If world-leading bars are your wheelhouse, give Run Rabbit Run a shot – the Philippines best bar 2020 doesn’t disappoint, complete with a ‘Dancing Queen’ singalong with a riotous hen party on the night I was there.

That brings me seamlessly onto the rum section, which is why we are all here. An hour’s internal flight takes you to Bacolod City in Negros Occidental, aka Sugarlandia, the sugar bowl of The Philippines. The country’s fourth-largest island produces most of its sugar cane, located under the smoking influence of active volcano, Mt Kanlaon, which gives the rum its fruity-smooth USP.

Impressive colonial-style houses line the road, owned by lineages of sugar barons, like the plantation I visited of the charming Gaston family, called Hacienda Rosalia.
These are houses frozen in time, run by descendants of those who came in the late 1800’s ‘sugar rush’, to make their fortune from the ancient noble cane grown there.

The name Don Papa is based on a local hero and sugar cane farmer, Papa Isio. By all accounts, a hero of the people, late 19th century rebel against the tyranny of Spanish colonisation and a spiritual leader. His statue makes him look a lot like Captain Jack Sparrow, even that is on-brand for the rum connection. I’ll drink to that, and I did; neat, on ice, in daiquiris, and at one point, from the bottle.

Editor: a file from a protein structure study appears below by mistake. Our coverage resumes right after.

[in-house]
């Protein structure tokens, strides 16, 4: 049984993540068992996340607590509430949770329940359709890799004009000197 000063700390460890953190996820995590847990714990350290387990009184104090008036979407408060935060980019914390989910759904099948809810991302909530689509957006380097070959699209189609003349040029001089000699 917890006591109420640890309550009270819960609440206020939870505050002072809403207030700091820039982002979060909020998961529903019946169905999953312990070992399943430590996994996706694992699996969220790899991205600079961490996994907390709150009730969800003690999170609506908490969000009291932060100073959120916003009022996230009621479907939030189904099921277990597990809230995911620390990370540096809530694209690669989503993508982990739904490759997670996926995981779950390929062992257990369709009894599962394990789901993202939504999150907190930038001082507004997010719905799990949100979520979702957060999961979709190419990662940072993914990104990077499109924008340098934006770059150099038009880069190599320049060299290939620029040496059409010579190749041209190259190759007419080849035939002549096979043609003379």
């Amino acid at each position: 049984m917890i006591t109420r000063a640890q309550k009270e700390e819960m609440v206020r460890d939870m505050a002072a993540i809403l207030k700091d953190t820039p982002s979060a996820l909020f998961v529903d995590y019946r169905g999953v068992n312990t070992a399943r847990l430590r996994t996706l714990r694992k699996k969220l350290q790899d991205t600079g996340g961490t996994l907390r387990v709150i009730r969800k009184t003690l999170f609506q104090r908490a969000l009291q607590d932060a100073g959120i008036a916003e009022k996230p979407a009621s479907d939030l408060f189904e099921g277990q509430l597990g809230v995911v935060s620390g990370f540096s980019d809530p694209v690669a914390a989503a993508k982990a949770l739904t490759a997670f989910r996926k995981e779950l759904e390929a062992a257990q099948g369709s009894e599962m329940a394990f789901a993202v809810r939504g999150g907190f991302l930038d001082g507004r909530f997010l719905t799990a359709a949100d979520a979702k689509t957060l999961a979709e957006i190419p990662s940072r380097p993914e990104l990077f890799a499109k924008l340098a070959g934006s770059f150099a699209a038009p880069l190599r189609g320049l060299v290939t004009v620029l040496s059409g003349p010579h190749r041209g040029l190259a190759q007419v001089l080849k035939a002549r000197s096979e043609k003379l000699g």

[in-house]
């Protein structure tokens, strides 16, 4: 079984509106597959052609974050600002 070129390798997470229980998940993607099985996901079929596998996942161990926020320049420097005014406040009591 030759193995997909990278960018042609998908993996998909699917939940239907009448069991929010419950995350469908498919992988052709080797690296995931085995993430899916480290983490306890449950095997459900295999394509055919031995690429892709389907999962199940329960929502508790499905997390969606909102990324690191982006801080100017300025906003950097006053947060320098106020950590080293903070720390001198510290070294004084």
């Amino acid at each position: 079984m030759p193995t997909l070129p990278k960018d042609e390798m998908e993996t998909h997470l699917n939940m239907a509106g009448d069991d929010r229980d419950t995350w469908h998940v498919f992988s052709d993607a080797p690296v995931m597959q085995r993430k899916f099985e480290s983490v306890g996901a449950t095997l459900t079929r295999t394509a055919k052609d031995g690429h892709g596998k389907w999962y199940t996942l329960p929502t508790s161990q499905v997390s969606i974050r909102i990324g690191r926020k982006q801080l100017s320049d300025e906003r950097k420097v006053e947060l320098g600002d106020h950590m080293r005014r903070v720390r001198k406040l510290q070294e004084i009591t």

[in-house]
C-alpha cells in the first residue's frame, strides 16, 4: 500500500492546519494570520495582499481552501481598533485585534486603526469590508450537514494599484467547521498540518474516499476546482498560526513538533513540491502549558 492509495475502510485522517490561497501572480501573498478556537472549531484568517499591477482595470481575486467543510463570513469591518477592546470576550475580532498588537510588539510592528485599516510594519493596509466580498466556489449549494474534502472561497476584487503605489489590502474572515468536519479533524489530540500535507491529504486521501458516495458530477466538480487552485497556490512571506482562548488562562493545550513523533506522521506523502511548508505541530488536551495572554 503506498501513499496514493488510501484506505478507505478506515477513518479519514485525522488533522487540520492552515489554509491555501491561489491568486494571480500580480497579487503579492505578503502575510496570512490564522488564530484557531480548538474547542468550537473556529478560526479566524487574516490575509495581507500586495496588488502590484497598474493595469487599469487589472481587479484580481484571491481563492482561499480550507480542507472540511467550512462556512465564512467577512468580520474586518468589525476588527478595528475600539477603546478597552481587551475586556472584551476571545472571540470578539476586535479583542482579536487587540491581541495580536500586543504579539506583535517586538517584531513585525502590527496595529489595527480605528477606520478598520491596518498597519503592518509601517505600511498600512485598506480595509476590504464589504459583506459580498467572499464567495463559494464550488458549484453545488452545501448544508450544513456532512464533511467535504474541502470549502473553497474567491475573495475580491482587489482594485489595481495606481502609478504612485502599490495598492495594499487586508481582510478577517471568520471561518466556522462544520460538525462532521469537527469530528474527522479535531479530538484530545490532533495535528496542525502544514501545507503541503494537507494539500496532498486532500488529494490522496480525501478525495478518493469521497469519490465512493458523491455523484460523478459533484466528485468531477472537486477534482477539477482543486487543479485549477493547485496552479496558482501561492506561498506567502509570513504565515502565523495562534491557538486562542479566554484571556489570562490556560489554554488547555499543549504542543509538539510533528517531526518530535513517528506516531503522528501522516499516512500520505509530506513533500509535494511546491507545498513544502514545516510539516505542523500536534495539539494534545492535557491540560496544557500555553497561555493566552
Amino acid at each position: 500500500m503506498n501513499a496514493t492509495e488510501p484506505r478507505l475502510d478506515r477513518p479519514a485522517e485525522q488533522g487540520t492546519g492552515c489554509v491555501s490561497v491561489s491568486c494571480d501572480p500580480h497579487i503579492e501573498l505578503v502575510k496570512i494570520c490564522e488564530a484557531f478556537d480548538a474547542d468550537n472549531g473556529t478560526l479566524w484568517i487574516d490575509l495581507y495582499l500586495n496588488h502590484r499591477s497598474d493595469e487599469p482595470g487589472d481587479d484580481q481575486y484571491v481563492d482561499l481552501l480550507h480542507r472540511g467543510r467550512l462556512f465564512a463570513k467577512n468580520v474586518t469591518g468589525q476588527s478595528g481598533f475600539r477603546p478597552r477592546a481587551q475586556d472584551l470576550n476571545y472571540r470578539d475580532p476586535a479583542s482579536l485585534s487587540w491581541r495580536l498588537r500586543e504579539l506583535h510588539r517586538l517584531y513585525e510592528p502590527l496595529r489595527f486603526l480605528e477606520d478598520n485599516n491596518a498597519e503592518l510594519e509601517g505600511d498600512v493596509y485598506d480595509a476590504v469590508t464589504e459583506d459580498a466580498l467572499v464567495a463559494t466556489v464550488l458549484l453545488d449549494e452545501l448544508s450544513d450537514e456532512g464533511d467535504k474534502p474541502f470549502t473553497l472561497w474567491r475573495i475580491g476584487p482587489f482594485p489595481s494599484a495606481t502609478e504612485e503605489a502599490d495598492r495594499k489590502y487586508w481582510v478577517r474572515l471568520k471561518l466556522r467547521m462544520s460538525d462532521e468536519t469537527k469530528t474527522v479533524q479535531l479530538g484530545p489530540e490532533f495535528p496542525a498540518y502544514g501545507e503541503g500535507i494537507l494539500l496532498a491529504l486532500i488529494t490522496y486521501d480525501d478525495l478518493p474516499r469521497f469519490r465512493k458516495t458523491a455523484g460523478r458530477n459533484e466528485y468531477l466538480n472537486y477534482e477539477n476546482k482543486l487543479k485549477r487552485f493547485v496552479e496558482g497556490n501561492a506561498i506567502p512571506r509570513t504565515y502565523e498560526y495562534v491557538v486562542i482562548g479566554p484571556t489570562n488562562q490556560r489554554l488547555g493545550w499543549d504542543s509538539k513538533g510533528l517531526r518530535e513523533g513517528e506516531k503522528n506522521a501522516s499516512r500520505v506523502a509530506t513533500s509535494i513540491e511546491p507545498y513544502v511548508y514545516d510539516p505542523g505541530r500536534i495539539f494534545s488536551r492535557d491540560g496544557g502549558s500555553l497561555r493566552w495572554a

Getting closer to the rum production action meant jumping on the steam train at the nearby Hawaiian-Philippine Company, one of the oldest operational mills in Negros. Winding through cane fields tended by workers, there was even a man seemingly riding a giant pig on the horizon, which turned out to the native water buffalo, or carabao. You’ll pass through villages of estate workers, waving at you with their camera phones in hand to pap you. Not going to lie, it has a slightly colonial feel, but it’s worth it for the eventual arrival at the mill.

Don Papa rum pays tribute to an anti-colonial Filipino hero (Picture: Rob Buckhaven)
Trucks ferry sugar cane between fields as tourists pass through (Picture: Rob Buckhaven)

As Dickensian as it sounds, this is a majestically teetering monstrosity of a building where the cane is pressed and mulched, milling the muscovado sugar and its by-product molasses, aka ‘black gold’, from which the rum is distilled. Disclaimer, don’t fall into a press, get sprayed with boiling water or stand under the sugar shoot in the storage warehouse. I almost did all three.

Although Don Papa is perhaps the Philippines’s most premium rum brand, it’s by no means the only producer on Negros Island. Tanduay, first produced 167 years ago has been the world’s top-selling brand for the last three years, even outselling Bacardi. They also secure their heirloom cane from Negros Occidental and have distilleries dotted across the Philippines. There’s also a small-batch rum called Kasama, set up by the daughter of Belvedere and Chopin Vodka Co-Founder Tad Dorta.